* British PM May battles to save Brexit deal and her job
* Wall St opens lower following mixed earnings reports
* Oil gains despite potential supply glut on the horizon
* U.S. Treasury prices up on safe-haven bid (Updates with opening of U.S. trading, previous dateline London)
By Lewis Krauskopf
NEW YORK, Nov 15 (Reuters) - Sterling tumbled on Thursday and a gauge of global stocks declined for a sixth straight session as political developments in Britain rippled through currency, bond and equity markets.
Wall Street’s main stock indexes opened lower after mixed corporate earnings. Oil prices rose as they continued to recoup some losses form a recent steep plunge.
In Britain, Prime Minister Theresa May battled to save a draft divorce deal with the European Union after her Brexit secretary and other ministers quit in protest and lawmakers stepped up efforts to topple her.
Sterling was last trading at $1.2765, down 1.76 percent on the day, and also fell steeply against the euro.
The pan-European STOXX 600 index lost 1.62 percent, while Britain’s FTSE 250 dropped 2.0 percent.
“Risk appetite has taken a hit across the board, as this breakdown comes just as Italy ramps up its standoff with Brussels, and investors continue to fret that the great boom in tech earnings has come to an end,” said Chris Beauchamp, chief market analyst at IG.
On Wall Street, the Dow Jones Industrial Average fell 257.38 points, or 1.03 percent, to 24,823.12, the S&P 500 lost 25.3 points, or 0.94 percent, to 2,676.28 and the Nasdaq Composite dropped 44.31 points, or 0.62 percent, to 7,092.08.
Shares in Walmart Inc fell 1.8 percent after the retailer’s earnings report.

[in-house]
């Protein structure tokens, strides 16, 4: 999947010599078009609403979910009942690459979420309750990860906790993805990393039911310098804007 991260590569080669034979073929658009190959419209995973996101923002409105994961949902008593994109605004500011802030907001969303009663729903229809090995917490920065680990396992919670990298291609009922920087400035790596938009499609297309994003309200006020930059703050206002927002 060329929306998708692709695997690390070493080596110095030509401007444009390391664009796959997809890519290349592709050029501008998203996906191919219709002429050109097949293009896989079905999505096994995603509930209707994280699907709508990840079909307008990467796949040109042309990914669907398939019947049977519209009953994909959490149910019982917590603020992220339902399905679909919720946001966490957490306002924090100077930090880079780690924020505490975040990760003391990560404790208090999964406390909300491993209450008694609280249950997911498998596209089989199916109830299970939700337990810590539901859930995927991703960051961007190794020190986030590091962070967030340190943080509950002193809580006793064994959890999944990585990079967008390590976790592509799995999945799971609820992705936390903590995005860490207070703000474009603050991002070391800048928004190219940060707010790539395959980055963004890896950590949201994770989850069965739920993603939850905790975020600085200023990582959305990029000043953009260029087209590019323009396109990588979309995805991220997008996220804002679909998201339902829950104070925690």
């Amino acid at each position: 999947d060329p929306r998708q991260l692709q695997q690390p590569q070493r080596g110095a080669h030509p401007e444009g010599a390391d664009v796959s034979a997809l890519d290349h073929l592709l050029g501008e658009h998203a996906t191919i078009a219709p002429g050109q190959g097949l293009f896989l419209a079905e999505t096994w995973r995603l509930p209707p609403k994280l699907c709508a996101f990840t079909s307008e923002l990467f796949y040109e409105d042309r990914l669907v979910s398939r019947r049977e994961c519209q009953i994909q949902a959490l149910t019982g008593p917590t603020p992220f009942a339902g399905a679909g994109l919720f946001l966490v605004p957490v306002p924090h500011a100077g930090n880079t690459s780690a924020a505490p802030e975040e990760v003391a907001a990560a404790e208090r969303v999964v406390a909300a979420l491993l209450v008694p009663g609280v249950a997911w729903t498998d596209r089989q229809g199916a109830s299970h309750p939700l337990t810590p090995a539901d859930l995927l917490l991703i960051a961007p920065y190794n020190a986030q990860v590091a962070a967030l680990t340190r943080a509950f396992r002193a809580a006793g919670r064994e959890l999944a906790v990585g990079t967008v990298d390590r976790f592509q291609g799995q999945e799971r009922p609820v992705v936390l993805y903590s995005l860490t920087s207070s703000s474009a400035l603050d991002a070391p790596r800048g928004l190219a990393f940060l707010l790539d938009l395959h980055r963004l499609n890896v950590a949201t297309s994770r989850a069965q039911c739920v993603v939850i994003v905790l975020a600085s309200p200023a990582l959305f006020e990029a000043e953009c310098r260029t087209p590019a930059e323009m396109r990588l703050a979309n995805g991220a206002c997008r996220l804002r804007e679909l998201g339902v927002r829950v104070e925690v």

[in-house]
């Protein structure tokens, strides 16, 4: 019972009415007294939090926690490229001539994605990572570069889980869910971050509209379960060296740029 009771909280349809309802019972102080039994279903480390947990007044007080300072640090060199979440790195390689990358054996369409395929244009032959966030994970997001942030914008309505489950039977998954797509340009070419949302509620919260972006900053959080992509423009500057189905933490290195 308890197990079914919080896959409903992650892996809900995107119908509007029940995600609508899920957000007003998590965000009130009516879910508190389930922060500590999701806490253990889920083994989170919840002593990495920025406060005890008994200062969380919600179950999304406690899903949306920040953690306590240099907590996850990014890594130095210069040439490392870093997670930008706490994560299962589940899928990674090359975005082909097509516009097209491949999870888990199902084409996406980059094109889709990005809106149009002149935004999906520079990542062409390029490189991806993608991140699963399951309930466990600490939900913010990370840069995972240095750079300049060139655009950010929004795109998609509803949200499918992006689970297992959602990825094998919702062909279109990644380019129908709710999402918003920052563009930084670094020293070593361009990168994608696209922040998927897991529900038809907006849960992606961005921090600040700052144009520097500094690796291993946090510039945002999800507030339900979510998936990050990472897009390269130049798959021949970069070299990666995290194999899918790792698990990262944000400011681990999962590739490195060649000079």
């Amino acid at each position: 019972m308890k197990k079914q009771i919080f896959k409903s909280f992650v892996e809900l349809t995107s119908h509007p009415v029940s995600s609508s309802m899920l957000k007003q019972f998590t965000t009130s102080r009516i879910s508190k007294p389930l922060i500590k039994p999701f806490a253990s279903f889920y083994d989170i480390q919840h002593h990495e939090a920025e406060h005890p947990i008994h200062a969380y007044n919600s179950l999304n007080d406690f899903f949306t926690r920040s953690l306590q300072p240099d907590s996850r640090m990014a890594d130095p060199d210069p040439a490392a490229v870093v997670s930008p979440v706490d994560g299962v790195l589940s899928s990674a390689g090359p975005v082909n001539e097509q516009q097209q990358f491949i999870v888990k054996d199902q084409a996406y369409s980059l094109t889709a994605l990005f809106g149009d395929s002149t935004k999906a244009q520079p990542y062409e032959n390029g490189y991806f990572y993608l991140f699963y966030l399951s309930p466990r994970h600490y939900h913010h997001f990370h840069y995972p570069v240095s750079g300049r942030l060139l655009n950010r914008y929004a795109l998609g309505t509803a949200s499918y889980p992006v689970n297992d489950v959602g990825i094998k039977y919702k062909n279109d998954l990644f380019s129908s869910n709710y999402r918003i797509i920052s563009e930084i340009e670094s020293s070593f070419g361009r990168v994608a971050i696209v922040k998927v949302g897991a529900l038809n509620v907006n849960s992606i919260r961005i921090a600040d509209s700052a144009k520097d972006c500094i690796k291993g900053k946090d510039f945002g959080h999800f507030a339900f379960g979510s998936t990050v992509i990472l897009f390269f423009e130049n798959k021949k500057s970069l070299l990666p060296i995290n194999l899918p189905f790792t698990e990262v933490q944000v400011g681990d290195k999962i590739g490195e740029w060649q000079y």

MSCI’s gauge of stocks across the globe shed 0.60 percent, falling for a sixth straight session.
The dollar index, which measures the greenback against a basket of currencies, rose 0.33 percent, with the euro up 0.04 percent to $1.1312.
U.S. retail sales rebounded sharply in October as purchases of motor vehicles and building materials surged, likely driven by recovery efforts in areas devastated by Hurricane Florence.
U.S. Treasury prices rose, sending yields to two-week lows across the curve, as concerns about a weak stock market and Britain’s exit from the European Union prompted investors to seek the safety of government bonds.
Benchmark U.S. 10-year notes last rose 10/32 in price to yield 3.0848 percent, from 3.12 percent late on Wednesday.
Nerves among Britain government bond investors forced the country’s debt agency to accept low-ball bids for a 20-year bond at auction.
Oil rose, steadying after steep recent declines, though concern about the prospect of an oversupplied market next year continued to weigh on prices despite OPEC’s message that it may cut crude output.
U.S. crude rose 1.1 percent to $56.87 per barrel and Brent was last at $67.04, up 1.39 percent on the day.
Additional reporting by Josephine Mason, Helen Reid and Marc Jones in London; Editing by Angus MacSwan and Nick Zieminski